|View of cemetery from road|
I was certain we were on the right road, having been told that the old Saratoga Cemetery, also known as Summit Hill Cemetery, was just south of the Kansas Forestry Fish & Game campus, but after the road curved off to the east we were confused. We could not believe we had missed it, but we turned around for a last attempt to find the old cemetery. At last, I saw something in a vast grassy field and asked my husband to stop so I could go check it out, but even then my husband wasn't convinced by the lone stone marker I had seen. "I don't know what it is, but it doesn't look like a cemetery to me," he said.
|Marker of Edward R. Gillmore|
In fact, what I had seen was the grave marker of Edward R. Gillmore, partially buried in dirt and grass that had filled in around its base over the years so that only part of the stone extended out of the ground. Edward's parents, George and Elisabeth, originally from Kentucky and Tennessee, had lived in Missouri when Edward and his younger siblings, William and Rosa, were born. They had paused in Miami County, Kansas for a time before arriving in Saratoga. Young Edward lacked 14 days of reaching his 16th birthday.
It is no wonder that we missed seeing the cemetery as we drove by the first time. In 1976 Russell Miracle recorded information from the grave stones and collected what information the sexton had. (http://www.interment.net/data/us/ks/pratt/summit/saratoga.htm) At that time he accounted for 30 graves, but our visit did not reveal nearly that many, and those that remain show signs of wear and vandalism. People my age who lived in the area confessed that the old cemetery had been a favorite parking spot for Pratt couples when they were teenages, and others admitted tipping over stones when they were kids.
|Marker of Fletcher twins|
Several of the existing stones now lie flat on the ground, while others are broken. Even Edward's, which is in better condition than most, appears to have lost a finial from the top of his stone. The marker for the Fletcher twin girls, who lived only seven days, is so badly broken that identification was possible only because of the records Mr. Miracle saved in 1976. The unnamed twins were later joined by a tiny sister, Winnie, but no other family members are buried at Summit Hill.
The dates of death chiseled on the stones are from the 1880s and 1890s, during years the town of Saratoga vied with Iuka and Pratt Center for the county seat. (See blog post "How Investors Created Pratt, posted Sept. 27, 2012, to read more about the battle for the Pratt County Seat and the gradual demise of Saratoga.) Isaac Werner hauled grain to Saratoga to sell or to be ground, and he was impressed with the bustling town built around a square. The 1887 Biennial Report of the Kansas State Board of Agriculture recorded two newspapers in Saratoga: "The Saratoga Sun," a republican paper published by Albaugh & Hupp, and "The Pratt County Democrat," J.M. Gore and E.D. Fry, editors and publishers. There were also two banks--Wilson, Weaver & Co. and the Bank of Saratoga headed by George A. Lewis & Co., both banks reporting paid up capital of $25,000.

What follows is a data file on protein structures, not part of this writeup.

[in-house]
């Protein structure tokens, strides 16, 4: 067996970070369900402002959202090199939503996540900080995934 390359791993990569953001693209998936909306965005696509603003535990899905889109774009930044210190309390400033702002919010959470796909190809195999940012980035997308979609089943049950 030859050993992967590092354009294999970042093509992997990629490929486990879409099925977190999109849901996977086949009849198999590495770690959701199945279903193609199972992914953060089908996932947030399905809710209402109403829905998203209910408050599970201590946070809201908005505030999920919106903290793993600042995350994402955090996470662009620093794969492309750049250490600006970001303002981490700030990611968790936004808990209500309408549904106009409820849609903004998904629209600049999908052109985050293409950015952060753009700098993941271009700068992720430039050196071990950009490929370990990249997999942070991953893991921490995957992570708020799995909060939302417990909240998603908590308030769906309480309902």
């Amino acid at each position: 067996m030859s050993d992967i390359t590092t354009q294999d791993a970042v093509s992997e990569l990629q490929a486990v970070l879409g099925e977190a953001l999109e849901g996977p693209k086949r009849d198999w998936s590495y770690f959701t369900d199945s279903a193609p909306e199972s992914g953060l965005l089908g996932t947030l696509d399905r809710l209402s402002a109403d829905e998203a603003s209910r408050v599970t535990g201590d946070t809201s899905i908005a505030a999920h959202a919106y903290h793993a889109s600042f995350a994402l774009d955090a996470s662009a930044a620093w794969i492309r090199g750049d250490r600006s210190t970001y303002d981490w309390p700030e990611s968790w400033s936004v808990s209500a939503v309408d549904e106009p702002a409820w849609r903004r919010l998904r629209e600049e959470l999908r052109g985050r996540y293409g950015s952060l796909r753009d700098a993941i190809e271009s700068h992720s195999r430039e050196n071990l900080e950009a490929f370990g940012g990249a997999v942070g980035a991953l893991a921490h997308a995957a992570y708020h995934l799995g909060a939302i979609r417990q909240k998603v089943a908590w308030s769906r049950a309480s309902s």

|Distant Pratt viewed from cemetery|
At that time, Pratt Center was already the larger town, wih a combined population in town and the township of 1156 residents, but Saratoga had 419 town residents and 147 more in the township. Iuka had only 68 town residents, although in the township there were 685 more residents. When Pratt Center finally won the county seat, Saratoga held on for a while but eventually disappeared. Today, standing atop Summit Hill Cemetery (Saratoga Cemetery) and looking across the broken grave stones of those former Saratoga residents, Pratt can be seen in the distance.
|Broken stone of Della Thornton|
|Stone of M.O. Nichelson|
Those buried on Summit Hill nearly all sleep in eternal peace alone, spouses and parents having moved on as the town of Saratoga disappeared. Young Della C. Thornton, only twenty years old at her death, left her husband Frank to raise their son alone, and today none of her descendants remains in the community to repair the broken stone lying half-hidden in the blowing grass.
Old cemeteries leave behind many clues but also unsolved mysteries. Miles O. Nichelson died September 28, 1887, only 21 years old. The records from 1976 omit any mention of Miles but do include the death of Miles's mother, Parthenia, on Sept. 15, 1887. Did both Mr. Miracle and I overlook the faint inscription of a second family member's death inscribed on the same stone? And, what might have caused the deaths within days of each other? It is reasonable to guess that an illness might be the explanation. The whereabouts of John Nichelson, father and husband, and of Cora, Miles's thirteen year old sister at the time of his death, could not be traced.
Knowing the history of Saratoga, I understand why Summit Hill Cemetery has so few graves and why there are few signs of visitors. When the town faded into history, some of its residents moved into Pratt, but others scattered across the growing nation. The occupants of the graves did not live to see the death of their town, and today their neglected stones are the only evidence of a once thriving community.
(Remember, you can enlarge the images by clicking on them. If anyone knows more about the families mentioned in this post. or about the old Saratoga cemetery, please leave a comment.)